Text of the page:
For a band that has released just three albums in the last 17 years, Huey Lewis and the News have found a way to stay together and also stay true to themselves as a touring act. They dug into the old Stax/Volt catalog and found, if not the fountain of musical youth, a wealth of fantastic, mostly forgotten soul songs that they have dusted off and given new life.
That’s the show and sound they brought to Butler’s Clowes Hall Saturday night, to a nearly full house of 2,000 fans. Lewis’ most recent album, Soulsville, features 14 songs from the glorious and gritty Stax days, and the singer and his band hit the crowd with many of them as they opened the show with nary a Huey hit until halfway through the set.
Yet it wasn’t a disappointment; it kinda felt right. While this wasn’t a greatest hits set by the 80’s band that experienced huge radio and sales success, it was a lesson in reinvention and playing to your strengths as performers.
Together 35 years, the band had guts to play new stuff, make it work live and still take care of the fans.
Featuring four horns and two female backup singers in addition to a core guitar/drums/keyboards/bass setup, Lewis paired a rock and soul presentation with his still-intact, distinct voice.
Early highlights included the church blues of “Free” and Solomon Burke’s “Got to Get You Off My Mind.” The two female singers were in the spotlight with the most familiar of his Soulsville covers, a fiery gospel take on the Staples’ “Respect Yourself”
The Soulsville album was recorded at Ardent Studios in Memphis, and the musicians’ feel for the songs is evident live. The band is a cohesive, experienced unit; three original members besides Huey still tour in the band.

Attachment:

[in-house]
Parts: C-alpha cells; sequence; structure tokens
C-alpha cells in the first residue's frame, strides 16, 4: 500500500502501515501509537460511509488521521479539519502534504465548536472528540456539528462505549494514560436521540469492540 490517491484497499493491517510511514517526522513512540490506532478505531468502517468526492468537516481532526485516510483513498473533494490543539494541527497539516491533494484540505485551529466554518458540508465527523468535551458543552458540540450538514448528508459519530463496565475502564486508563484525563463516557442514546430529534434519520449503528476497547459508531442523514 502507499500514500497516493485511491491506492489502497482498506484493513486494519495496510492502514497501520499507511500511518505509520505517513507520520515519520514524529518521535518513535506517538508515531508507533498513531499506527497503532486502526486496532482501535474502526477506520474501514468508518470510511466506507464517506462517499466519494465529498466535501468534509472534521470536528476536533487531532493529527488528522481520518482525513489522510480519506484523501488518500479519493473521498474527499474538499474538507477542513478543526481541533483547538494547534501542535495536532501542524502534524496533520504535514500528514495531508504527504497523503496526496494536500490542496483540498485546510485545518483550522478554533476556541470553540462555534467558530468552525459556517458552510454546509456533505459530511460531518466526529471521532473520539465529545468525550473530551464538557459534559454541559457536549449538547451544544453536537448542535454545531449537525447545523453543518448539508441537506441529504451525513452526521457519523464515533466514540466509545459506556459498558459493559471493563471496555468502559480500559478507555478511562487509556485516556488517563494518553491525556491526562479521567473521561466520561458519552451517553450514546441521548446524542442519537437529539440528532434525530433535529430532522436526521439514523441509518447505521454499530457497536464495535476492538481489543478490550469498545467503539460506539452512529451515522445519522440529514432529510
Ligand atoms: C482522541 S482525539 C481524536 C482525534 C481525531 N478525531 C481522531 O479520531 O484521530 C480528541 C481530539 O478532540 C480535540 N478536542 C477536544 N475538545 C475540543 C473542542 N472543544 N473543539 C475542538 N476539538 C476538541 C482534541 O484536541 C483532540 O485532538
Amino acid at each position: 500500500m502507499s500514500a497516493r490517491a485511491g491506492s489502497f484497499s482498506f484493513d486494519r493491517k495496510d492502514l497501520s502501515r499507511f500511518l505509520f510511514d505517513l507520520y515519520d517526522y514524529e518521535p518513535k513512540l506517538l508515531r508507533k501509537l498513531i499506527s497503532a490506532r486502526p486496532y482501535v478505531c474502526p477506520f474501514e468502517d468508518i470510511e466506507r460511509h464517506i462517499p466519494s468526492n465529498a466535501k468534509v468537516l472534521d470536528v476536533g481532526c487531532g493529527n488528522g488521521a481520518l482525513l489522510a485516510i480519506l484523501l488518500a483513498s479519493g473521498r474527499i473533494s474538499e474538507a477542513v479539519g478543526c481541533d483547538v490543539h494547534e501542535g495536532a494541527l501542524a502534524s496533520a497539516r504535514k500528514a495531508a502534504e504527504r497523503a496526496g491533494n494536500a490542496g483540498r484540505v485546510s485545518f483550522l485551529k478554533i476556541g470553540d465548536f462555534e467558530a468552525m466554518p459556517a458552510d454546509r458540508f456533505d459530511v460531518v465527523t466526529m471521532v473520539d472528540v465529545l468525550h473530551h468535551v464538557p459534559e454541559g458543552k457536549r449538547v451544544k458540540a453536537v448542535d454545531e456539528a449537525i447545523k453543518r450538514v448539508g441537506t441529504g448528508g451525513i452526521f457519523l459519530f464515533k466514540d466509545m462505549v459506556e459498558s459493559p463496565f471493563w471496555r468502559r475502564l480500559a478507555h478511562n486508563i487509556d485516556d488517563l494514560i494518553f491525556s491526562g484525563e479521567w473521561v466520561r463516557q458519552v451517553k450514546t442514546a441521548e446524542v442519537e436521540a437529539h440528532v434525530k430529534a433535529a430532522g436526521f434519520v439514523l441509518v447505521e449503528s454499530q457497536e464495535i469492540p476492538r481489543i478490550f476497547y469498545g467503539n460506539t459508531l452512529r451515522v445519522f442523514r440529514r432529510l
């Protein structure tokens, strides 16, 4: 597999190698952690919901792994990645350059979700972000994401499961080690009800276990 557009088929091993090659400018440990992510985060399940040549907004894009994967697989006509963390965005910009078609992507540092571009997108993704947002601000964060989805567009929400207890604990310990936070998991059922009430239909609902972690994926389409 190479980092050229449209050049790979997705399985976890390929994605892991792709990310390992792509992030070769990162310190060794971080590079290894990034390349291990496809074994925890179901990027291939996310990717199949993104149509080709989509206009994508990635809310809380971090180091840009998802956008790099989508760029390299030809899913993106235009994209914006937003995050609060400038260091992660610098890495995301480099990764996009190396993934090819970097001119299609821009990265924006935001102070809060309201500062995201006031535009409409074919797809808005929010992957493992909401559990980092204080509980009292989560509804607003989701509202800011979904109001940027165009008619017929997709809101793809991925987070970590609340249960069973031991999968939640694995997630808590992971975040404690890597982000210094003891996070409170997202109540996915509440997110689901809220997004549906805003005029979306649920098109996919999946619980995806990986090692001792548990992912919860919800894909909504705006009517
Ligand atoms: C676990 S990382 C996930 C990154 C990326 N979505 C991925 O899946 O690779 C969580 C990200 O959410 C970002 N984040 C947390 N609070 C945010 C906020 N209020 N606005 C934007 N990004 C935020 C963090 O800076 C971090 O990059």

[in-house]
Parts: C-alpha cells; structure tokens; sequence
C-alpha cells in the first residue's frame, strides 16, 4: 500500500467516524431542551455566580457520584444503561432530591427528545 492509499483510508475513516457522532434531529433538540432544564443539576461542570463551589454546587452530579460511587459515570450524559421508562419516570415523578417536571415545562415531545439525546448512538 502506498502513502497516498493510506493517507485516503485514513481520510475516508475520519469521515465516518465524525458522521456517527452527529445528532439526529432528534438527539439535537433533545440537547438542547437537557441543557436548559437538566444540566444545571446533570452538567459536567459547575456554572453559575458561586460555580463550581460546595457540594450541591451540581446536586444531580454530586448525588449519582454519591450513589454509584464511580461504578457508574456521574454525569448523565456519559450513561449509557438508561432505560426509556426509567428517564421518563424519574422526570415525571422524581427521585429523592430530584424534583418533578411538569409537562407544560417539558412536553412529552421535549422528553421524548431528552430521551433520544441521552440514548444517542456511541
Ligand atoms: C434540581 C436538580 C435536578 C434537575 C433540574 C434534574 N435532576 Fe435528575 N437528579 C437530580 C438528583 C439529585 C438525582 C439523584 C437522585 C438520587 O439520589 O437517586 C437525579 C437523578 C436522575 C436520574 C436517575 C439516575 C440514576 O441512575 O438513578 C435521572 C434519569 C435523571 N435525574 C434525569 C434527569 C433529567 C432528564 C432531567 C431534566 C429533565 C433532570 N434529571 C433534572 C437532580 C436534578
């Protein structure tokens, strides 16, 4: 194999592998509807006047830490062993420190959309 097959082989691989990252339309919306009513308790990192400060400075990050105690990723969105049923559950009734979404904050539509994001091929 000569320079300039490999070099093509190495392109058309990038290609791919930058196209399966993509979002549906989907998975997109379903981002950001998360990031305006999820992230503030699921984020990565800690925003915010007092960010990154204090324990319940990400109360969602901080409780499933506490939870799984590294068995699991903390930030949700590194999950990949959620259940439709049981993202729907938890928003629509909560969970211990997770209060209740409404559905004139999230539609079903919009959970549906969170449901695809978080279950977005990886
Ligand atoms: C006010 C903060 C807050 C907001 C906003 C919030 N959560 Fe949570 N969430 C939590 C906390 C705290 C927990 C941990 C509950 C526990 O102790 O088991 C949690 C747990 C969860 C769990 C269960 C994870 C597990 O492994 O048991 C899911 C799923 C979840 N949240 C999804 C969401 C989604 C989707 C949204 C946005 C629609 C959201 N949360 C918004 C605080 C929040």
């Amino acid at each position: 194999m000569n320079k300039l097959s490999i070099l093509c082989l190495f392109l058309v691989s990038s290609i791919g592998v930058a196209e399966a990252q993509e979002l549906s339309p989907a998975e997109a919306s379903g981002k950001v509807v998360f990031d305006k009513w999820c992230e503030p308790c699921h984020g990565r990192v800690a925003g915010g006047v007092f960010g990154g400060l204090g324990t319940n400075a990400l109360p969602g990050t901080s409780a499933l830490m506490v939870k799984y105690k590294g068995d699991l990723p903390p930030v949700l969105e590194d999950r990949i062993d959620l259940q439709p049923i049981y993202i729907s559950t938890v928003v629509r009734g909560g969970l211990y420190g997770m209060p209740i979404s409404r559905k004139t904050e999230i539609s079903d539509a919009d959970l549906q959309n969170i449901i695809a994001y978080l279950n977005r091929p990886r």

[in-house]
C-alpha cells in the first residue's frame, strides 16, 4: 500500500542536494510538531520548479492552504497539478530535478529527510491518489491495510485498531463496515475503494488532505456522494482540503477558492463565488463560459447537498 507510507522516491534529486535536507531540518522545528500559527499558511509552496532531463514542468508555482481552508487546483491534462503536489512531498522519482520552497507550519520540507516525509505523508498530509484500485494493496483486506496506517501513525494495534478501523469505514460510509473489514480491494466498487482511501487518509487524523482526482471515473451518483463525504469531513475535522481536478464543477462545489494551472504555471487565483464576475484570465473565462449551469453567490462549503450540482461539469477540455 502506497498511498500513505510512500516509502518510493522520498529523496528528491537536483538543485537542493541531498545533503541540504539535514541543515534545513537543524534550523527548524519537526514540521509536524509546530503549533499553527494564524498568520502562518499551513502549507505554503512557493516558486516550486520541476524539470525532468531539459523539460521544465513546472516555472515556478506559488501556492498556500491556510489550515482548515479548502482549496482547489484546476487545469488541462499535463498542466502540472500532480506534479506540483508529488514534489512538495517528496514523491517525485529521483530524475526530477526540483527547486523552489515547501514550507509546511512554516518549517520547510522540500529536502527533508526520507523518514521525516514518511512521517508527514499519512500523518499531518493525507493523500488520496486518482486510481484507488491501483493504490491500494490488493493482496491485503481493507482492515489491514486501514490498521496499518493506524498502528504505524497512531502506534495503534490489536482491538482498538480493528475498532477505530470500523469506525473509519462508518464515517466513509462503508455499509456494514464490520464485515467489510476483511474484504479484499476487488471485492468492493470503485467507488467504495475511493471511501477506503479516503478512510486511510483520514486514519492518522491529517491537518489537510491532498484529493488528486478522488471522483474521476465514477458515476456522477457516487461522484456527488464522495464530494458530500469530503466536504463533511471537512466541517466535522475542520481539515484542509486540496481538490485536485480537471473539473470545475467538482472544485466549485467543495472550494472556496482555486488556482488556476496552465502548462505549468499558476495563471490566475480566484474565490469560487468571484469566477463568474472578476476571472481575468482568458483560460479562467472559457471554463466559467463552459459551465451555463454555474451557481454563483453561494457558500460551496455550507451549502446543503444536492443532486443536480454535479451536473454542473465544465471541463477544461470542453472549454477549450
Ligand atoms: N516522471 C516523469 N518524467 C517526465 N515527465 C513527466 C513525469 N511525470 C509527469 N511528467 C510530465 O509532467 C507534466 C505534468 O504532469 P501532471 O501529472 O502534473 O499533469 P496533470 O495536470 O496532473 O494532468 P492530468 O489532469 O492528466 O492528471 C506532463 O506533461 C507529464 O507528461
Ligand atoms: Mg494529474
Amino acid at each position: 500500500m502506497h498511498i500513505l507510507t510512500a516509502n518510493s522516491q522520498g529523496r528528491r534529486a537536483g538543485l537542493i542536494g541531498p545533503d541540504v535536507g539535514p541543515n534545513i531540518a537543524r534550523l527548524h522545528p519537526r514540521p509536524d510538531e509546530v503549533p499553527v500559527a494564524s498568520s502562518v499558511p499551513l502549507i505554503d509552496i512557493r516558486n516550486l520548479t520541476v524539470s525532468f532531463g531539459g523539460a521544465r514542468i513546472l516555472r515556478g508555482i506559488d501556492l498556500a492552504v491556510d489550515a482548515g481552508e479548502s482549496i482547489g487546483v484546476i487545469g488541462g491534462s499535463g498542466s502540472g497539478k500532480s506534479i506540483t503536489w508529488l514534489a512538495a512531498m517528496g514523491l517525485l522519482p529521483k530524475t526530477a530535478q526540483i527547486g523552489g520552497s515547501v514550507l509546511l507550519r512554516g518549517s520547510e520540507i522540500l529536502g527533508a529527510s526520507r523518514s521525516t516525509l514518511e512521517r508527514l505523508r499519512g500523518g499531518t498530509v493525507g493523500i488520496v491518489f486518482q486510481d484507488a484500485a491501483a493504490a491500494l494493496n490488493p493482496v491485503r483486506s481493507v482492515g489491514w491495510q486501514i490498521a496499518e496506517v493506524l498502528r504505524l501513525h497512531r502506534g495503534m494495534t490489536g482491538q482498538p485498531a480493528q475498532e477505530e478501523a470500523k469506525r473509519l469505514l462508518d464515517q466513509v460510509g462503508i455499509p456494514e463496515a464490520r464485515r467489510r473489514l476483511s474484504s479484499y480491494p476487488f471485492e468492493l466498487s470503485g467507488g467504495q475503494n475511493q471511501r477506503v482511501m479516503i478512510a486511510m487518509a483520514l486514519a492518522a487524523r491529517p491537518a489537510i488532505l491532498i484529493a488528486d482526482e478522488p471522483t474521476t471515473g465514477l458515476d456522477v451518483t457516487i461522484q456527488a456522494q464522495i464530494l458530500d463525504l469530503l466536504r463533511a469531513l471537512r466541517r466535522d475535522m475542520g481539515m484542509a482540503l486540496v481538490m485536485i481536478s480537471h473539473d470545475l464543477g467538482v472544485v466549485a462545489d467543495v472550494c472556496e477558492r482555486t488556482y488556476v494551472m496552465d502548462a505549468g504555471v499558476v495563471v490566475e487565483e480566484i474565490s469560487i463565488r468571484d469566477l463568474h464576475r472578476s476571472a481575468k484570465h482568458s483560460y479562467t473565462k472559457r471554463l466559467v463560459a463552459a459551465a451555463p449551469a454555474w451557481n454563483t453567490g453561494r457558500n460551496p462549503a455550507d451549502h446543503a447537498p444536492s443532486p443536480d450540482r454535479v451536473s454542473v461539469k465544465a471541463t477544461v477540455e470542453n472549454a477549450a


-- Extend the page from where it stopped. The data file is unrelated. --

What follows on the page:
The crowd waited until the tenth song of the show before hearing one of the hits. “The Heart of Rock and Roll,” had less gloss and was ingested with some of the soul music still lingering in the air.
A two-song a capella set included “60 Minute Man,” before the band, minus horns and backup singers, fired up ”Heart and Soul” from Lewis’ massive 1983 album Sports. Seven million copies of Sports were sold. “I Want a New Drug” included a guitar solo echoing the spirit of the arena days, with a bit of bombast.
Originally tagged as a bar band that made it big, the front half of the show showed how tight and soulful they have become in the most recent years. The back half of the show served as a reminder of how that same bar band got big.
The four-song encore satisfied the audience’s desire for a run of favorites. “Power of Love” led into an eight minute Phish-like (!) version of “Jacob’s Ladder,” followed by a grooving take on “Bad is Bad” loose enough to be a Slippery Noodle jam session, and finished with an energetic “Working For a Livin’.” During the last song, Lewis pulled out his harmonica, an instrument he sprinkled liberally and effectively throughout the set, and jammed while standing on the stage monitors.